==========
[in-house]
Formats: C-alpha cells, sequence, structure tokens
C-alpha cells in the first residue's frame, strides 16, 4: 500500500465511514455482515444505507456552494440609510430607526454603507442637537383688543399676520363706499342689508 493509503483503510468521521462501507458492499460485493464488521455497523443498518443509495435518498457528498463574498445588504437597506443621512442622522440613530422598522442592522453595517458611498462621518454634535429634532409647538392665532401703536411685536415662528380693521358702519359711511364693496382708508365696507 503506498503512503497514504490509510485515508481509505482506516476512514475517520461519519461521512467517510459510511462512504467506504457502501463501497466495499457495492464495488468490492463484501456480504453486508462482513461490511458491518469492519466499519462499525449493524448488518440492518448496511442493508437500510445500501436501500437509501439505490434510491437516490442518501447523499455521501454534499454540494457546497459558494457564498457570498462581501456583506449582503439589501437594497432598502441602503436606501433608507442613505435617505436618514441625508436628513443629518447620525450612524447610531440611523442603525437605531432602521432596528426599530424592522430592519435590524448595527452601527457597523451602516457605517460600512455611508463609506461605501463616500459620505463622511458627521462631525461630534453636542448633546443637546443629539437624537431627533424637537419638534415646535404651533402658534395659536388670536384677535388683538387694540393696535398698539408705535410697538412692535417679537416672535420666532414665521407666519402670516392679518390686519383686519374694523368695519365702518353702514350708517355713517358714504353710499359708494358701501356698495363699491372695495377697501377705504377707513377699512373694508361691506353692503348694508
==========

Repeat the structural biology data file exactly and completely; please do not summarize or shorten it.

[in-house]
Formats: C-alpha cells, sequence, structure tokens
C-alpha cells in the first residue's frame, strides 16, 4: 500500500465511514455482515444505507456552494440609510430607526454603507442637537383688543399676520363706499342689508 493509503483503510468521521462501507458492499460485493464488521455497523443498518443509495435518498457528498463574498445588504437597506443621512442622522440613530422598522442592522453595517458611498462621518454634535429634532409647538392665532401703536411685536415662528380693521358702519359711511364693496382708508365696507 503506498503512503497514504490509510485515508481509505482506516476512514475517520461519519461521512467517510459510511462512504467506504457502501463501497466495499457495492464495488468490492463484501456480504453486508462482513461490511458491518469492519466499519462499525449493524448488518440492518448496511442493508437500510445500501436501500437509501439505490434510491437516490442518501447523499455521501454534499454540494457546497459558494457564498457570498462581501456583506449582503439589501437594497432598502441602503436606501433608507442613505435617505436618514441625508436628513443629518447620525450612524447610531440611523442603525437605531432602521432596528426599530424592522430592519435590524448595527452601527457597523451602516457605517460600512455611508463609506461605501463616500459620505463622511458627521462631525461630534453636542448633546443637546443629539437624537431627533424637537419638534415646535404651533402658534395659536388670536384677535388683538387694540393696535398698539408705535410697538412692535417679537416672535420666532414665521407666519402670516392679518390686519383686519374694523368695519365702518353702514350708517355713517358714504353710499359708494358701501356698495363699491372695495377697501377705504377707513377699512373694508361691506353692503348694508